Even though a formal captain position might be required, it is still important to invest in broader leadership development in the team to fully harness the leadership potential of the team. There is evidence to imply that the relationship between the centralisation of the leadership networks and the outcomes is curvilinear, suggesting that the most effective leadership structures are those with a limited number of leaders, neither too few, nor too many (Eys et al., 2007 Gockel and Werth, 2010; Fransen et al., 2018; Leo et al., 2019). An outcome that implies that the development of leadership groups might well be the most effective way to meet the leadership needs of a team. Though it is important to recognise there should still be a focus of the development of individual leadership skills, particularly at a junior/developmental level (e.g., youth or academy level). In youth sport teams, having rotating leadership roles allows a greater range of athletes to get the chance to develop their leadership skills. As the area of athlete leadership has developed, it would also be useful to take stock of developments to date, potentially through the adoption of a meta-analysis and/or systematic review to best understand current knowledge and crucially gaps in our current understanding and approaches to practice. There are also significant differences in the size and scope of much of the preceding research cited. Some studies focus on brief interventions (i.e., single workshops) while a limited number has focused on a much longer timescale (i.e., over 6 months). There are unanswered questions relating to the development of athlete leadership and athlete leaders over time and the potential to explore the transitions of athlete leaders from one team to another. It is interesting to see in recent years an expansion of the methodological approaches adopted in athlete leadership research, such as social network analysis. In addition, researchers should also explore the application of different leadership approaches in other research fields that have focused on enhancing group or team leadership, with a view to generate an enhanced evidence base to underpin intervention approaches in sport.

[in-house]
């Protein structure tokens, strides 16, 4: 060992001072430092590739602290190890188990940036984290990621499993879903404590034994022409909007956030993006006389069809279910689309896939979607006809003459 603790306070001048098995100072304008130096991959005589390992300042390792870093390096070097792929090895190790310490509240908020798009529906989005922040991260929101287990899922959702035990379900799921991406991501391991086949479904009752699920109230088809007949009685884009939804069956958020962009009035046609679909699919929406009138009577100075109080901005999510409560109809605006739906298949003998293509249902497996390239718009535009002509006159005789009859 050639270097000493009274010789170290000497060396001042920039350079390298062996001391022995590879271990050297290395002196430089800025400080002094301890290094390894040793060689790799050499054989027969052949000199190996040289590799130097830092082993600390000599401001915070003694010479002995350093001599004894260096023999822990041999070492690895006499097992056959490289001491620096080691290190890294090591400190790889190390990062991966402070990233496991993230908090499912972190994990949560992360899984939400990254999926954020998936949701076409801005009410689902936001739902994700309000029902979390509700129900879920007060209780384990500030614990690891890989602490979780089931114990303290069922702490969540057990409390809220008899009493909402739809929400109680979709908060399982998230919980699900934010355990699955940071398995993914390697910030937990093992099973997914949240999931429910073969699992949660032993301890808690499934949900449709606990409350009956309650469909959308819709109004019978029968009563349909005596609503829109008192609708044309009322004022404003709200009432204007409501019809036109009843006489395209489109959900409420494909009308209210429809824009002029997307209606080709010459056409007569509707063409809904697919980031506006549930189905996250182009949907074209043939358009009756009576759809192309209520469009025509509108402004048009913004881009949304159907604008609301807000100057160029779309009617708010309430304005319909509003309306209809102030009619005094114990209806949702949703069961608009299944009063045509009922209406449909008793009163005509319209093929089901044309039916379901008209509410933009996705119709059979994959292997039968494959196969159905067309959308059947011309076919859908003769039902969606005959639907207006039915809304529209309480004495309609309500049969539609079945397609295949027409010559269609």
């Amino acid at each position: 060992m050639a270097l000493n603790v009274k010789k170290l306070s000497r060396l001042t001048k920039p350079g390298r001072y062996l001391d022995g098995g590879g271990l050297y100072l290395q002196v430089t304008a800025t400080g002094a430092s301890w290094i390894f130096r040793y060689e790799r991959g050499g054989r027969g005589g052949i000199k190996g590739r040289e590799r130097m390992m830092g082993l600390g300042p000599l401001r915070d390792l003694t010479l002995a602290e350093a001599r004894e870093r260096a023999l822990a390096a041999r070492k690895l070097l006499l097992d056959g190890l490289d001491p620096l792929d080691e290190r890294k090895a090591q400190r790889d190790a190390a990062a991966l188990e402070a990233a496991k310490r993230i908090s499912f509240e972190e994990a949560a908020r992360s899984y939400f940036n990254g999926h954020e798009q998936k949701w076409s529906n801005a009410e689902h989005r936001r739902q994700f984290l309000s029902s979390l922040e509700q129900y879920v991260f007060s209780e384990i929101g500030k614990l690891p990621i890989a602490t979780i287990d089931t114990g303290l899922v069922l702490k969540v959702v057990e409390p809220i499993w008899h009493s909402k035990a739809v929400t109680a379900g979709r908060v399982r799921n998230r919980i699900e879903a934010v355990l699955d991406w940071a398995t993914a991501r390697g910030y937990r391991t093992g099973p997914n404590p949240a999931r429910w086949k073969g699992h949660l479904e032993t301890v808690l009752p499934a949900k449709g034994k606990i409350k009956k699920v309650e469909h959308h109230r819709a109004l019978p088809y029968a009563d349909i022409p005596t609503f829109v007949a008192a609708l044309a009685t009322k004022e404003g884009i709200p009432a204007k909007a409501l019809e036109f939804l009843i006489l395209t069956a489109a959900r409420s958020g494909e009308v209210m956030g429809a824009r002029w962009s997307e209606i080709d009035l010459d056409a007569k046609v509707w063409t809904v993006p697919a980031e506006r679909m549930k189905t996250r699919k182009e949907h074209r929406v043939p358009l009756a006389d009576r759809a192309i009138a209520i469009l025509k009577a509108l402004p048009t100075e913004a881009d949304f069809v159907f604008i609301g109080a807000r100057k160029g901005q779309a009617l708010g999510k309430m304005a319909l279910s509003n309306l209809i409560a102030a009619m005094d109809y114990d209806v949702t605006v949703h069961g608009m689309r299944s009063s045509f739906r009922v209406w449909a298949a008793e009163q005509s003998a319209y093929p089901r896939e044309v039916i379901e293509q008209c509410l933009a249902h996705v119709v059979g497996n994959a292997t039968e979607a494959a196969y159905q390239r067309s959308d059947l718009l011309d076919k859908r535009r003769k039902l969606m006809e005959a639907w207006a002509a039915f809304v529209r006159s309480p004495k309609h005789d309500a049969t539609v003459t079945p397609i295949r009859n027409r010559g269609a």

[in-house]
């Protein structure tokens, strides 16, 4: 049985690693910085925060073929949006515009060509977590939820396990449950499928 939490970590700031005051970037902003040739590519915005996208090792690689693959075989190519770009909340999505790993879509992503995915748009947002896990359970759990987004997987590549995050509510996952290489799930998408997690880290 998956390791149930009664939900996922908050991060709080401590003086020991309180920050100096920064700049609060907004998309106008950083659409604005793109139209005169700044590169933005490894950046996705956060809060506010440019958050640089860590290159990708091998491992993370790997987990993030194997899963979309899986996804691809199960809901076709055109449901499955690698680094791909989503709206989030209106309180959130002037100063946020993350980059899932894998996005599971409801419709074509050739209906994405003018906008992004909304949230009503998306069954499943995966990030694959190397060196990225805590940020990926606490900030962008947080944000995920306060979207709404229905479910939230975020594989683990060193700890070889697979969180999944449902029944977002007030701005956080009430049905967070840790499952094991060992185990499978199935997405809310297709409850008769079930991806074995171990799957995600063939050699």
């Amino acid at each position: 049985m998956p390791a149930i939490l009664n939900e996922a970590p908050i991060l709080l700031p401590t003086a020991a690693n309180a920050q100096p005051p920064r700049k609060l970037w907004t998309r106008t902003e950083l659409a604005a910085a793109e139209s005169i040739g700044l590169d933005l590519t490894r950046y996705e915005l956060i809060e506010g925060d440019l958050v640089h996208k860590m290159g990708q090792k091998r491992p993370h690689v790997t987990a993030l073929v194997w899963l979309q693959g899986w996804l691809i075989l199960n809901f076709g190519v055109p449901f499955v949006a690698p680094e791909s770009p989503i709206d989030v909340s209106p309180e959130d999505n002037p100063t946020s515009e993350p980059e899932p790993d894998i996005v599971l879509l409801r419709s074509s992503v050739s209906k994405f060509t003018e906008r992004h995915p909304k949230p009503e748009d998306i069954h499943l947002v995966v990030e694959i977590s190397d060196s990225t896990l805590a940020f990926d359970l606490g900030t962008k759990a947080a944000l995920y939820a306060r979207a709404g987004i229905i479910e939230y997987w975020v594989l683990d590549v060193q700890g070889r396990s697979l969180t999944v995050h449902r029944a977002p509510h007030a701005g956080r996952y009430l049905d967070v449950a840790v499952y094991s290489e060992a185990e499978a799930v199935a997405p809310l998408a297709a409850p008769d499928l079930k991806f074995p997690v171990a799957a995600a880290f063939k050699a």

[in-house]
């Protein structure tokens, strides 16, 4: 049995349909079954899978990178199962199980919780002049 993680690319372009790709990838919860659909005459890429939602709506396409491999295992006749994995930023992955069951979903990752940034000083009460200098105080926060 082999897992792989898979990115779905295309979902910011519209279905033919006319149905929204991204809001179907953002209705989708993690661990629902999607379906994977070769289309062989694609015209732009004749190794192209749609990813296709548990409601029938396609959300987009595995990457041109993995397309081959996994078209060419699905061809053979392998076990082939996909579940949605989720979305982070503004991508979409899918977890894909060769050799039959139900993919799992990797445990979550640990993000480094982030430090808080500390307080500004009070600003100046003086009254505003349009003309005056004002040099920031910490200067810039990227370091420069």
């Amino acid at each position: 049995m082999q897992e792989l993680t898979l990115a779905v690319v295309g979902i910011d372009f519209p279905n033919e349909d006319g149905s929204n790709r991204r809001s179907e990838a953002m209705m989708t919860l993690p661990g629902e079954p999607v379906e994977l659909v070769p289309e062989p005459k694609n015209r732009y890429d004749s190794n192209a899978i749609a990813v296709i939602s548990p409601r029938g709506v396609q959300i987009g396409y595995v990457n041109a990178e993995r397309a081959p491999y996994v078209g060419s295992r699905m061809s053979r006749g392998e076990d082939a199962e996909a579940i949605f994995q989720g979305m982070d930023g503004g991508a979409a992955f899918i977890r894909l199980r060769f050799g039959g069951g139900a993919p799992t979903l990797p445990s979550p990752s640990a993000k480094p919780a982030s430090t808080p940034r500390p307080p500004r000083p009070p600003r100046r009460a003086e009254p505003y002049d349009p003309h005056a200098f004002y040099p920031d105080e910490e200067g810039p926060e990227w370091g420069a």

The last 10 years have seen a small but expanding literature that has sought to build upon the broader athlete leadership body of knowledge to better understand and report approaches to athlete leadership development. There is though still a long way to go, further clarity is required regarding the knowledge, skills and expertise required to undertake the athlete leadership roles in sport, and crucially to better understand how the development of current and future athlete leaders can be maximised.
SC, TL, and KF all contributed to the initial scoping of the review and were involved in the continued revision, extension and redrafting of the manuscript. SC took the lead in developing the initial content with TL and KF further expanding and extending this initial content. All authors contributed to the article and approved the submitted version.
Conflict of Interest
The authors declare that the research was conducted in the absence of any commercial or financial relationships that could be construed as a potential conflict of interest.
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Keywords: leadership development, mentoring, peer leadership, shared leadership, athlete leadership
Citation: Cotterill ST, Loughead TM and Fransen K (2022) Athlete Leadership Development Within Teams: Current Understanding and Future Directions. Front. Psychol. 13:820745. doi: 10.3389/fpsyg.2022.820745
Edited by:Rita F. De Oliveira, London South Bank University, United Kingdom
Reviewed by:Patricia Jackman, University of Lincoln, United Kingdom
Ihsan Sari, Sakarya University of Applied Sciences, Turkey
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*Correspondence: Stewart T. Cotterill, firstname.lastname@example.org